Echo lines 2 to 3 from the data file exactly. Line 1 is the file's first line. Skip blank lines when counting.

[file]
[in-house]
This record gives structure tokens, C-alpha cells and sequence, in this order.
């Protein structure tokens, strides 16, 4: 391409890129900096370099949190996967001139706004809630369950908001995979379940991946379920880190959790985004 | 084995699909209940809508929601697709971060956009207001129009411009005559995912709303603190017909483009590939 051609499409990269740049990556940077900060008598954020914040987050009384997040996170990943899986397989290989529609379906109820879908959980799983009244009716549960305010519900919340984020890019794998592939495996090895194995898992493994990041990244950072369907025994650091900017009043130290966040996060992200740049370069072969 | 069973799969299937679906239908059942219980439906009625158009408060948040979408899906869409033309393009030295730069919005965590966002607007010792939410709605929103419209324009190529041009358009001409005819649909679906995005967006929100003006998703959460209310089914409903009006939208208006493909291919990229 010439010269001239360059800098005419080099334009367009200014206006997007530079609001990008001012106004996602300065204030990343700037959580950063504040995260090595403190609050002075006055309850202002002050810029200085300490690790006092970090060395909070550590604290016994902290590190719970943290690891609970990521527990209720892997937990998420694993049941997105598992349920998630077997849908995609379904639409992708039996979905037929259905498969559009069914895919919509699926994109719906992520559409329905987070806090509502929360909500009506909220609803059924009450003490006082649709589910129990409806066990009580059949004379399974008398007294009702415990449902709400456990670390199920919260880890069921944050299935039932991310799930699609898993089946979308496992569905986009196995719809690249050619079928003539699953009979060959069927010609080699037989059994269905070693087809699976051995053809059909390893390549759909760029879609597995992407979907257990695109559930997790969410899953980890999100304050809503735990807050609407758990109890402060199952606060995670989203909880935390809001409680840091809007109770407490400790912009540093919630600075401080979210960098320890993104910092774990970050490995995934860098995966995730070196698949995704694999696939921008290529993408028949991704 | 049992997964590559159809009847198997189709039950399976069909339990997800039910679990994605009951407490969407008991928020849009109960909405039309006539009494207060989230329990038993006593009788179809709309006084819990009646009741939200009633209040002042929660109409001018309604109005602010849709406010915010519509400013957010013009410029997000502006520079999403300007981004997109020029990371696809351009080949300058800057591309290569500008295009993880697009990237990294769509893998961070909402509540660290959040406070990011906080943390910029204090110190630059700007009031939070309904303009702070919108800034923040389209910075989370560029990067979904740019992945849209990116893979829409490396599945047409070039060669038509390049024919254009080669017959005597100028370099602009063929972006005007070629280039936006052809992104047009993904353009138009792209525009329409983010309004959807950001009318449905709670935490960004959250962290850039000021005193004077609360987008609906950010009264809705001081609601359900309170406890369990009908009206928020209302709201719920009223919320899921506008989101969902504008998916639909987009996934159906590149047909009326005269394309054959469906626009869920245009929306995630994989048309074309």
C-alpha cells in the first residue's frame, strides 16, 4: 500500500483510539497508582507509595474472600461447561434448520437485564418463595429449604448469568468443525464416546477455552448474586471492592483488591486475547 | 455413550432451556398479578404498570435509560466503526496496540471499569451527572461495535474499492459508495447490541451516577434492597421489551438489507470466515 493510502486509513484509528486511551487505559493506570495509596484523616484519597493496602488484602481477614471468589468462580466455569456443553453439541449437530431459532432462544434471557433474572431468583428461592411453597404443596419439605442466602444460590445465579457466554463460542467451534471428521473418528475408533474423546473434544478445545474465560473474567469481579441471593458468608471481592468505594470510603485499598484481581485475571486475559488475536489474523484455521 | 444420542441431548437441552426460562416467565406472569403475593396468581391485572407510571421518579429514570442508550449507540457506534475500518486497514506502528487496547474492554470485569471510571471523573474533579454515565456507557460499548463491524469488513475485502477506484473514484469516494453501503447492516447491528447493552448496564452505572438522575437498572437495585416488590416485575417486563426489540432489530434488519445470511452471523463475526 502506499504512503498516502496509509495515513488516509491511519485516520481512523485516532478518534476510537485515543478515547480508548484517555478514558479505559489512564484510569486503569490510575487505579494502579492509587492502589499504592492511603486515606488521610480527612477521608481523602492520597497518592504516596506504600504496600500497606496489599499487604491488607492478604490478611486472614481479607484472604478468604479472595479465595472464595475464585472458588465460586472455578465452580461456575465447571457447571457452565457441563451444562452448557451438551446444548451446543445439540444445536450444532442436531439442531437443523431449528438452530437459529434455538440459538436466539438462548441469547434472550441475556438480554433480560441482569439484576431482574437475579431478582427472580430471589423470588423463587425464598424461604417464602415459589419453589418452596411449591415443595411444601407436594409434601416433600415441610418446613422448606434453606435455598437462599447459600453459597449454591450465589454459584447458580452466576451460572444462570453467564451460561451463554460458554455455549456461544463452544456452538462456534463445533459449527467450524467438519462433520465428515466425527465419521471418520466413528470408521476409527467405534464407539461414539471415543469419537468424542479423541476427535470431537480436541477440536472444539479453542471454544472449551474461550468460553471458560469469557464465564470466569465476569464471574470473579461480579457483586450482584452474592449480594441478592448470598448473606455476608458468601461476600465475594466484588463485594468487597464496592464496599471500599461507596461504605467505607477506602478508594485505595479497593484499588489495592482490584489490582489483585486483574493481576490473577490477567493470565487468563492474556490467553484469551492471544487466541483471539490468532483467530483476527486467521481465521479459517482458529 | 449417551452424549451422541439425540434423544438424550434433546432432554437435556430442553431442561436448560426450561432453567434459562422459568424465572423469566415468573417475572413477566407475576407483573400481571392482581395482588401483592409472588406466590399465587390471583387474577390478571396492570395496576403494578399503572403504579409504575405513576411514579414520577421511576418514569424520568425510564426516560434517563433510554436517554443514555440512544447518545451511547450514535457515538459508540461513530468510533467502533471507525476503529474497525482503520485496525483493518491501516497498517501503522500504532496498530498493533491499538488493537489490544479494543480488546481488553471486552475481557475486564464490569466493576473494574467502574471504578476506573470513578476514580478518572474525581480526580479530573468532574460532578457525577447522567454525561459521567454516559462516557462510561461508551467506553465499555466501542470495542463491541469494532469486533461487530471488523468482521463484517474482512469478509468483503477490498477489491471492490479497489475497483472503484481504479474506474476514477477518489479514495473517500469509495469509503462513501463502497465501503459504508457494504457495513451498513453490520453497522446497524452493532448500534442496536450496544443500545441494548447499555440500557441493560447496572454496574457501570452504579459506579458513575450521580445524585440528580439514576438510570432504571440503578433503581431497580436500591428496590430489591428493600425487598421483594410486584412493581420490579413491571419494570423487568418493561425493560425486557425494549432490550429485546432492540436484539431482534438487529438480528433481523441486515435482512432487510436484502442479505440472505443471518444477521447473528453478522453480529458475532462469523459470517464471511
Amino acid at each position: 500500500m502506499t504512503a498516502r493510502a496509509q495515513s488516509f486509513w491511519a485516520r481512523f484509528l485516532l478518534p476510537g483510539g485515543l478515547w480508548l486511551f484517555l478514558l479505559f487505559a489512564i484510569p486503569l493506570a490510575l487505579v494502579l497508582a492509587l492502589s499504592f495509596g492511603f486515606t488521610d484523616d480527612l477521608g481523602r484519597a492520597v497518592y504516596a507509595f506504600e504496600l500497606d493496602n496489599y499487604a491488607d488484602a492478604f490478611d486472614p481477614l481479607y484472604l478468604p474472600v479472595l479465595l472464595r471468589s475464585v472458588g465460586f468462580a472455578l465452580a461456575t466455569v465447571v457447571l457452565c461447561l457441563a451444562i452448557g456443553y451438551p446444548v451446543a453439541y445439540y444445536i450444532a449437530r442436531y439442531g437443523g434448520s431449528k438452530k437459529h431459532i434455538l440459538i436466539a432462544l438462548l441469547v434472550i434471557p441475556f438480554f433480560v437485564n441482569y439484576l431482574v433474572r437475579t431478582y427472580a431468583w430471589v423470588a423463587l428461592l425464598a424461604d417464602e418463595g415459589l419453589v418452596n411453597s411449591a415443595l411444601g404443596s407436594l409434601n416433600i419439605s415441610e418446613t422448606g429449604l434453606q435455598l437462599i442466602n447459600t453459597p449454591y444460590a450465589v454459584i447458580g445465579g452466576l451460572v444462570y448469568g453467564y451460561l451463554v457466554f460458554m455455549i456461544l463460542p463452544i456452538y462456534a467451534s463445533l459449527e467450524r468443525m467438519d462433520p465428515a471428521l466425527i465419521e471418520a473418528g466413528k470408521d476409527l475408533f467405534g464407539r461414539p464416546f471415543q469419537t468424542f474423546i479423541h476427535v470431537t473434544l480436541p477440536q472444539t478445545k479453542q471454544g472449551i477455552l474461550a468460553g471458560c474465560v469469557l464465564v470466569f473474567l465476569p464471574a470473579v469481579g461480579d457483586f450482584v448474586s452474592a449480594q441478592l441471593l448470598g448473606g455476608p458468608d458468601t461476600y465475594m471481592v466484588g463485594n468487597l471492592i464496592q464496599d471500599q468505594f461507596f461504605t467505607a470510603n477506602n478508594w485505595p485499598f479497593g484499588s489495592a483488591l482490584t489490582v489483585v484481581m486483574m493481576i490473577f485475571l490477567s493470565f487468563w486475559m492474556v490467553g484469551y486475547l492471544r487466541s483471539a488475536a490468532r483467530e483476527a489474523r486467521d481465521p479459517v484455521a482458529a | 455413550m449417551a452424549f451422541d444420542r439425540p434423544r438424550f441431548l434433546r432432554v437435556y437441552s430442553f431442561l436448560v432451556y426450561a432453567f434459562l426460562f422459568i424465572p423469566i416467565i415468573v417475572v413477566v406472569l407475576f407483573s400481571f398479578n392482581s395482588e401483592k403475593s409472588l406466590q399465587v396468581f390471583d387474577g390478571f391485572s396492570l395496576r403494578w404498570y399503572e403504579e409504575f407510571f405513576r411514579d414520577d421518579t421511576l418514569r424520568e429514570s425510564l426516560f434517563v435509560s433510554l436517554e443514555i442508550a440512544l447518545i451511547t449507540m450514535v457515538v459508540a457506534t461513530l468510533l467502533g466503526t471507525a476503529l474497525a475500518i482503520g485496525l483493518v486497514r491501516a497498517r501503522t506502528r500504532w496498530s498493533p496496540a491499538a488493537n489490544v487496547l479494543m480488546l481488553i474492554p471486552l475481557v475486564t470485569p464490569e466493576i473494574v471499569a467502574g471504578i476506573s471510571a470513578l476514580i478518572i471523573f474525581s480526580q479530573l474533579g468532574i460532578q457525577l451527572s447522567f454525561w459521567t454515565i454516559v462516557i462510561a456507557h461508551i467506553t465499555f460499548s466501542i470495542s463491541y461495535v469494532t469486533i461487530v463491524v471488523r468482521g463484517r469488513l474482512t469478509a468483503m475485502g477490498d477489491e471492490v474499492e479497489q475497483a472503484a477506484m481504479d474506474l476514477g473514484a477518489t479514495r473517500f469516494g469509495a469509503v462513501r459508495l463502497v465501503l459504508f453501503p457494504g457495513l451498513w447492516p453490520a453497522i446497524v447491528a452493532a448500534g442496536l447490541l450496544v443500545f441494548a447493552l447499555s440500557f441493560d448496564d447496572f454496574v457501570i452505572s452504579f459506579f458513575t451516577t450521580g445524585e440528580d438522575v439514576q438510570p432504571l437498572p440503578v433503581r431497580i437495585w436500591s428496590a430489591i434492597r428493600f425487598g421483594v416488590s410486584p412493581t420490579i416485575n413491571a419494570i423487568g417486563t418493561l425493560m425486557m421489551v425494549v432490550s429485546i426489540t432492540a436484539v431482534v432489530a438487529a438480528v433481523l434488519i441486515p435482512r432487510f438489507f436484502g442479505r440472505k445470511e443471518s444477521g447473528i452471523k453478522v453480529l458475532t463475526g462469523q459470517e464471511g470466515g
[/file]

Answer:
This record gives structure tokens, C-alpha cells and sequence, in this order.
């Protein structure tokens, strides 16, 4: 391409890129900096370099949190996967001139706004809630369950908001995979379940991946379920880190959790985004 | 084995699909209940809508929601697709971060956009207001129009411009005559995912709303603190017909483009590939 051609499409990269740049990556940077900060008598954020914040987050009384997040996170990943899986397989290989529609379906109820879908959980799983009244009716549960305010519900919340984020890019794998592939495996090895194995898992493994990041990244950072369907025994650091900017009043130290966040996060992200740049370069072969 | 069973799969299937679906239908059942219980439906009625158009408060948040979408899906869409033309393009030295730069919005965590966002607007010792939410709605929103419209324009190529041009358009001409005819649909679906995005967006929100003006998703959460209310089914409903009006939208208006493909291919990229 010439010269001239360059800098005419080099334009367009200014206006997007530079609001990008001012106004996602300065204030990343700037959580950063504040995260090595403190609050002075006055309850202002002050810029200085300490690790006092970090060395909070550590604290016994902290590190719970943290690891609970990521527990209720892997937990998420694993049941997105598992349920998630077997849908995609379904639409992708039996979905037929259905498969559009069914895919919509699926994109719906992520559409329905987070806090509502929360909500009506909220609803059924009450003490006082649709589910129990409806066990009580059949004379399974008398007294009702415990449902709400456990670390199920919260880890069921944050299935039932991310799930699609898993089946979308496992569905986009196995719809690249050619079928003539699953009979060959069927010609080699037989059994269905070693087809699976051995053809059909390893390549759909760029879609597995992407979907257990695109559930997790969410899953980890999100304050809503735990807050609407758990109890402060199952606060995670989203909880935390809001409680840091809007109770407490400790912009540093919630600075401080979210960098320890993104910092774990970050490995995934860098995966995730070196698949995704694999696939921008290529993408028949991704 | 049992997964590559159809009847198997189709039950399976069909339990997800039910679990994605009951407490969407008991928020849009109960909405039309006539009494207060989230329990038993006593009788179809709309006084819990009646009741939200009633209040002042929660109409001018309604109005602010849709406010915010519509400013957010013009410029997000502006520079999403300007981004997109020029990371696809351009080949300058800057591309290569500008295009993880697009990237990294769509893998961070909402509540660290959040406070990011906080943390910029204090110190630059700007009031939070309904303009702070919108800034923040389209910075989370560029990067979904740019992945849209990116893979829409490396599945047409070039060669038509390049024919254009080669017959005597100028370099602009063929972006005007070629280039936006052809992104047009993904353009138009792209525009329409983010309004959807950001009318449905709670935490960004959250962290850039000021005193004077609360987008609906950010009264809705001081609601359900309170406890369990009908009206928020209302709201719920009223919320899921506008989101969902504008998916639909987009996934159906590149047909009326005269394309054959469906626009869920245009929306995630994989048309074309």